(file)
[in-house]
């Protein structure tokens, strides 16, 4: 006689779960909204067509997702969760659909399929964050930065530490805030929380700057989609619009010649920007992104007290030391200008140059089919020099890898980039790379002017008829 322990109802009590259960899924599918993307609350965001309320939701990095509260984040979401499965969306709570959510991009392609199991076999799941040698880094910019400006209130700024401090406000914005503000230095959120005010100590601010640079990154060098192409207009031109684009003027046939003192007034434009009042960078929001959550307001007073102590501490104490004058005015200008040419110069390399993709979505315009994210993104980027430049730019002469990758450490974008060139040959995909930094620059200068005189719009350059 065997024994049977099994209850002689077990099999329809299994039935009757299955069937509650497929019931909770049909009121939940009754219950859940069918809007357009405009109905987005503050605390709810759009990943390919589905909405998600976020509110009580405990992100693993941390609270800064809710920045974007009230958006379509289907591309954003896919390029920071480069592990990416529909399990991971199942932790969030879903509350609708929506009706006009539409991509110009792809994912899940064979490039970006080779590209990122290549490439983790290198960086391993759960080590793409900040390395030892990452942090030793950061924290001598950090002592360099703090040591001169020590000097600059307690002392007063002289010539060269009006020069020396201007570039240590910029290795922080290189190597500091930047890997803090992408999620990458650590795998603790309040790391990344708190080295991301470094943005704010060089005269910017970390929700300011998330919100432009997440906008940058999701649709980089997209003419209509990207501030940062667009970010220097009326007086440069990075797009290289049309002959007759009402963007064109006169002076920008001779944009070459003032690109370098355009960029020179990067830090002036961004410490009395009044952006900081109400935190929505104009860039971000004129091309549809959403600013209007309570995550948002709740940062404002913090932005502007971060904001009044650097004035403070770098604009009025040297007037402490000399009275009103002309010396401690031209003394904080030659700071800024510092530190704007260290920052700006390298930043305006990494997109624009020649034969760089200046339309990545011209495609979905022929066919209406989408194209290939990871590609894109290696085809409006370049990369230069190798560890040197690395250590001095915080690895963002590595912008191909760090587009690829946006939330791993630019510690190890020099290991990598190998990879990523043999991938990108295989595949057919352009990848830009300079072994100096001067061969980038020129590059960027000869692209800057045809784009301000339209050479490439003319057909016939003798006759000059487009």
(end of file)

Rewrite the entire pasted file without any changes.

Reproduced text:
[in-house]
């Protein structure tokens, strides 16, 4: 006689779960909204067509997702969760659909399929964050930065530490805030929380700057989609619009010649920007992104007290030391200008140059089919020099890898980039790379002017008829 322990109802009590259960899924599918993307609350965001309320939701990095509260984040979401499965969306709570959510991009392609199991076999799941040698880094910019400006209130700024401090406000914005503000230095959120005010100590601010640079990154060098192409207009031109684009003027046939003192007034434009009042960078929001959550307001007073102590501490104490004058005015200008040419110069390399993709979505315009994210993104980027430049730019002469990758450490974008060139040959995909930094620059200068005189719009350059 065997024994049977099994209850002689077990099999329809299994039935009757299955069937509650497929019931909770049909009121939940009754219950859940069918809007357009405009109905987005503050605390709810759009990943390919589905909405998600976020509110009580405990992100693993941390609270800064809710920045974007009230958006379509289907591309954003896919390029920071480069592990990416529909399990991971199942932790969030879903509350609708929506009706006009539409991509110009792809994912899940064979490039970006080779590209990122290549490439983790290198960086391993759960080590793409900040390395030892990452942090030793950061924290001598950090002592360099703090040591001169020590000097600059307690002392007063002289010539060269009006020069020396201007570039240590910029290795922080290189190597500091930047890997803090992408999620990458650590795998603790309040790391990344708190080295991301470094943005704010060089005269910017970390929700300011998330919100432009997440906008940058999701649709980089997209003419209509990207501030940062667009970010220097009326007086440069990075797009290289049309002959007759009402963007064109006169002076920008001779944009070459003032690109370098355009960029020179990067830090002036961004410490009395009044952006900081109400935190929505104009860039971000004129091309549809959403600013209007309570995550948002709740940062404002913090932005502007971060904001009044650097004035403070770098604009009025040297007037402490000399009275009103002309010396401690031209003394904080030659700071800024510092530190704007260290920052700006390298930043305006990494997109624009020649034969760089200046339309990545011209495609979905022929066919209406989408194209290939990871590609894109290696085809409006370049990369230069190798560890040197690395250590001095915080690895963002590595912008191909760090587009690829946006939330791993630019510690190890020099290991990598190998990879990523043999991938990108295989595949057919352009990848830009300079072994100096001067061969980038020129590059960027000869692209800057045809784009301000339209050479490439003319057909016939003798006759000059487009």